Aerial views of housing in Calgary. File photo by THE CANADIAN PRESS

Federal Liberals’ plan to help first-time homebuyers to kick in weeks before election

Ottawa to pick up 5% of a mortgage on existing homes for households that earn under $120,000 a year

A new federal program aiming to give homebuyers some help covering their mortgage costs will kick in on Labour Day — weeks before a federal election — with the first payments flowing in early November, just days after voters across Canada go to the polls.

The Liberals unveiled details Monday of the $1.25-billion plan, which will see the government take an equity stake in thousands of homes to ease mortgage costs for qualified buyers.

The rules of the program would allow previous homeowners to qualify under certain conditions, permit the purchase of a building with up to four units, and help with a maximum purchase price of $565,000, based on government calculations.

The program will begin taking applications on Sept. 2, days before what is expected to be the official start of a federal election campaign where the cost of living — including housing affordability — is shaping up as a central issue.

The first payments would flow on Nov. 1, two weeks after election day on Oct. 21.

Government officials said Sept. 2 was the earliest possible start date, while the minister in charge brushed off the suggestion that the governing Liberals hope to use the launch date for partisan gains.

“If we look at what we’ve done since Day 1, housing investments have been key in all four federal budgets since 2016,” Social Development Minister Jean-Yves Duclos said in an interview.

READ MORE: CMHC defends mortgage stress test changes amid calls for loosening rules

“Every one of the federal budgets in those four years has included significant measures around housing affordability and, look, we’ll continue to do so. We’re not going to be stopped because there is an election coming.”

The first-come, first-served program will see federal funds pick up five per cent of a mortgage on existing homes for households that earn under $120,000 a year, on a mortgage of no more than $480,000. The value increases to up to 10 per cent for new homes to spur construction and expand supply to avoid heating housing prices.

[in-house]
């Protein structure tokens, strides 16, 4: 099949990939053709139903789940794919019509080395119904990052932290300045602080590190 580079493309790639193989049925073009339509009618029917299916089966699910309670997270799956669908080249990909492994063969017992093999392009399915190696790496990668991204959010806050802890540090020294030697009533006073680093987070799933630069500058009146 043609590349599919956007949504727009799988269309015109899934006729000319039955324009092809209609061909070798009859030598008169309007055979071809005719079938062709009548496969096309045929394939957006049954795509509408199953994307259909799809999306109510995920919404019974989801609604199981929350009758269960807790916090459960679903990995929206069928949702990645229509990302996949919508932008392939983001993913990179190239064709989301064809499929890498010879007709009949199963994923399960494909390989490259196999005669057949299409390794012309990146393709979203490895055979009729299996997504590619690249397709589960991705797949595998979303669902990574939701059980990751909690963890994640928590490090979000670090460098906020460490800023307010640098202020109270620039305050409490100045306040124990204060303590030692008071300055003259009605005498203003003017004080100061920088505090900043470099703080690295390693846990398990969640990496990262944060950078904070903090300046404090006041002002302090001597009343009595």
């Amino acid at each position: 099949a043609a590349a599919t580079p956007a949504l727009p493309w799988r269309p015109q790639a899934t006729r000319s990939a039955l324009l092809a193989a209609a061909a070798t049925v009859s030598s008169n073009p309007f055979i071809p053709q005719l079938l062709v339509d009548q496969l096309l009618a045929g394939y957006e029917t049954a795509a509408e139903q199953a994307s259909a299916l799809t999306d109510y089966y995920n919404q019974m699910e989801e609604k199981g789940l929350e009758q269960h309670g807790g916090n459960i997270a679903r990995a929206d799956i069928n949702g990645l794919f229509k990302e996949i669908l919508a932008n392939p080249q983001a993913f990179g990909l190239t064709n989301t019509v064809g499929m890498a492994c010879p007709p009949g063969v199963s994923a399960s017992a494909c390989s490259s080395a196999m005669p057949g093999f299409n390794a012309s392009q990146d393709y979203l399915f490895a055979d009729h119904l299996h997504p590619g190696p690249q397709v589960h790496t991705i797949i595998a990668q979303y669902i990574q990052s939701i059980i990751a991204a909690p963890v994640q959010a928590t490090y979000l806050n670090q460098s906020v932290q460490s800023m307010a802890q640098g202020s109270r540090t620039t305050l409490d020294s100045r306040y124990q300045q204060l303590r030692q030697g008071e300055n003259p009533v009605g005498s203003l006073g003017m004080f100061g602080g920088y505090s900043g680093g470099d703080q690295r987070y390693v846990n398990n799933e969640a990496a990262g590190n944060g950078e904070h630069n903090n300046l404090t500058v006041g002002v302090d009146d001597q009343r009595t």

There isn’t any interest on the money, but a buyer would have to repay it in full when they sell their house or after 25 years of living in the home. An early repayment carries no penalties.

If the value of the home goes up, so too does the amount of money owed to federal coffers. The opposite will be the case if the value of a home goes down.

Federal officials said there isn’t a specific policy on what to do with any profits — some organizations that already provide these “shared-equity mortgages” use windfalls to expand their offerings — so the extra cash will for now flow back into the government’s general revenue pool.

The officials provided the information during a briefing for reporters on the condition that they not be identified by name.

The government estimates that some 100,000 new buyers could be helped by the program. Depending on the interest for it, the next government could be forced into a decision: increase spending at risk of boosting demand and heating prices, or stand pat and exclude buyers.

Jordan Press, The Canadian Press

Like us on Facebook and follow us on Twitter

Just Posted

PODCAST: Journalism instructor discusses how reporters have taken on climate change

Mount Royal University’s Sean Holman has been researching how journalists have covered climate change

Lacombe County, Bentley sign Intermunicipal Collaboration Framework

Document specifies what and how services are funded and delivered

Lacombe Fall Coffee with Council session identifies resident concerns

Input taken under advisement and where appropriate, discussed at the upcoming budget deliberations

City of Lacombe council highlights – Oct. 15

The next scheduled council meeting is Oct. 28

Lacombe police arrest men with meth, fentanyl, weapons during traffic stop

Suspects found with illicit drugs, a rifle with the serial numbers removed, cash, cell phones

WATCH: 6th Bill’s Trail Run welcomes over 450 runners

Run advocates for the use and upkeep of Lacombe’s trails

‘The more you test, the more you find’: Beef recalls a sign of success, experts say

Despite appearances, experts say a recent rise in major recalls is not a sign of food supply problems

ELECTION 2019: Have Justin Trudeau’s Liberals really cut middle-class taxes?

Conservative Andrew Scheer vows to cut bottom bracket, NDP’s Jagmeet Singh targets wealth tax

Alberta truck convoy plans counter-protest at climate rally with Greta Thunberg

United We Roll organizer says similar protest planned for Swedish teen’s event in Edmonton

Alberta takes second look at trucking changes after meeting Broncos families

Transportation minister has said government was reviewing rules for school bus drivers and farmers

Male pedestrian dead after collision with train in Blackfalds

Man from Red Deer pronounced dead at the scene

‘Sky didn’t fall:’ Police, lawyers still adjusting after pot legalization

Statistics Canada says 541 people were charged under the federal Cannabis Act between Oct. 17, 2018 and the end of the year

Fewer people prescribed opioids in Canada. but some provinces lack data: doctors

Patients who began taking opioids were prescribed smaller doses for shorter duration

Frustration and pride in Canada after a year of legal pot

It’s one year into Canada’s experiment in legal marijuana, and hundreds of legal pot shops have opened

Most Read